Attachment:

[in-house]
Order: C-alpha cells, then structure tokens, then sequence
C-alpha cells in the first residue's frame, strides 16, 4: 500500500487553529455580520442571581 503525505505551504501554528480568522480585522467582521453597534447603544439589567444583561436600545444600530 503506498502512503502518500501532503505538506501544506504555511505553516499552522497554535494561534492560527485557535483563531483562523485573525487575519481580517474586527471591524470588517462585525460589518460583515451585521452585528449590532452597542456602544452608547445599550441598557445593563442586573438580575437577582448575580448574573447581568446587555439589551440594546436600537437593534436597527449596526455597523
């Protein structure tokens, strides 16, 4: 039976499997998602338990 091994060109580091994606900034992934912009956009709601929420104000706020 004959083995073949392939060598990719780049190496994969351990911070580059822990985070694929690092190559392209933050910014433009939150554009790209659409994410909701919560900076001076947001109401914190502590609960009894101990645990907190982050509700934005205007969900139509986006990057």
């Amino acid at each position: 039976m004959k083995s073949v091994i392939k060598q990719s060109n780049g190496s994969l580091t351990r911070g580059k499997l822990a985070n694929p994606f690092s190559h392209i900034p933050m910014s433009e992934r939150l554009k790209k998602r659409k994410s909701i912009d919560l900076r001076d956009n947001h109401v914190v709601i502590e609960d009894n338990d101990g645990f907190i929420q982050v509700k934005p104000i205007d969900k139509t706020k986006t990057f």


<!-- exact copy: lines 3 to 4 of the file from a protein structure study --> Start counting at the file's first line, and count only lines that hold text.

C-alpha cells in the first residue's frame, strides 16, 4: 500500500487553529455580520442571581 503525505505551504501554528480568522480585522467582521453597534447603544439589567444583561436600545444600530 503506498502512503502518500501532503505538506501544506504555511505553516499552522497554535494561534492560527485557535483563531483562523485573525487575519481580517474586527471591524470588517462585525460589518460583515451585521452585528449590532452597542456602544452608547445599550441598557445593563442586573438580575437577582448575580448574573447581568446587555439589551440594546436600537437593534436597527449596526455597523
């Protein structure tokens, strides 16, 4: 039976499997998602338990 091994060109580091994606900034992934912009956009709601929420104000706020 004959083995073949392939060598990719780049190496994969351990911070580059822990985070694929690092190559392209933050910014433009939150554009790209659409994410909701919560900076001076947001109401914190502590609960009894101990645990907190982050509700934005205007969900139509986006990057």